The once formidable economic embargo that the United States instituted against Cuba after the missile crisis more than half century ago is finally beginning to collapse - much to the chagrin of certain American politicians who have built their careers on vilifying the socialist mainstay of the Caribbean.
Many Americans have openly flaunted travel restrictions to Cuba by flying in via Canada or Mexico - or through other countries - for years, and this past March the visitor's door to Cuba was kicked wide open when the Obama family landed on the island for the first visit by a sitting U.S. President in decades. Within a month of the President's visit, American cruise ships began stopping in Cuba, and next month, on November 13th, Southwest Airlines will begin regularly scheduled flights to the island nation.
With just three months left in office, President Obama has chosen to twist the tails of Cuban hardliners like Little Marco Rubio and Ted Cruz one more time by lifting the decades-old embargo on Cuban cigars and rum. Effective next Monday American citizens who travel to Cuba will be able to bring home the famous cigars and rum in unlimited quantities - for personal use only. The catch is that those wanting the smokes and booze must go to Cuba in person to make the purchases. Internet sales are not permitted.
All of which sounds likes a good reason to visit Cuba. Twist, twist, twist!
Journalist Peter Kornbluh tells an interesting tale of Cuban cigars and the U.S. Presidency in his book, Back Channel to Cuba: The Hidden History of Negotiations between Washington and Havana. It seems that President John F. Kennedy was a big fan of Cuban cigars. The night before Kennedy signed the comprehensive economic embargo of Cuba in 1962 he summoned his press secretary, Pierre Salinger, and instructed him to get out into the community and buy up all of the Cuban cigars he could find. The next morning Salinger reported back to the President with 1,200 of Cuba's finest. The satisfied Kennedy then signed the embargo making it illegal for other Americans to enjoy the world's best cigars - like the ones he was hoarding.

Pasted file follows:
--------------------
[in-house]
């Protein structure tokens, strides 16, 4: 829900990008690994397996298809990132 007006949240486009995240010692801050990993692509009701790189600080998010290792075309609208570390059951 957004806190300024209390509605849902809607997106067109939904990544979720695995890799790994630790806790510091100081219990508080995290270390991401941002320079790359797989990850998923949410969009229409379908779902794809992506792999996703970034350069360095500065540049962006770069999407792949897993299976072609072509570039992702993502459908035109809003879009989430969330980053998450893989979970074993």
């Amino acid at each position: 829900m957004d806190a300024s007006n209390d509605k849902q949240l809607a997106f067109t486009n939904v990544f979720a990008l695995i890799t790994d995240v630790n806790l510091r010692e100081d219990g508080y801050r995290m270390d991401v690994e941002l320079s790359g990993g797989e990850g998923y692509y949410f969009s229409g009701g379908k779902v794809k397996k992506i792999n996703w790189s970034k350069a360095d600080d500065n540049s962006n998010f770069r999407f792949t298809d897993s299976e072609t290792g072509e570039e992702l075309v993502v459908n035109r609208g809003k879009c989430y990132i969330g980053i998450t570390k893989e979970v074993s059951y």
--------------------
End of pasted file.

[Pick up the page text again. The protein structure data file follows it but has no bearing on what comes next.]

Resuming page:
Peter Kornbluh was one of the guides on the trip that I took to Cuba with The Nation magazine last April. I enjoyed hearing him repeat the Kennedy cigar story over a late lunch one afternoon in Havana.
And, at the risk of repeating sentiments from earlier blog posts regarding my visit to Cuba, I found the Cuban people to be friendly, courteous, hospitable, and as curious about their neighbors in the United States as we were about them. They were warm and welcoming human beings - and it is high time for the embargo to be gone.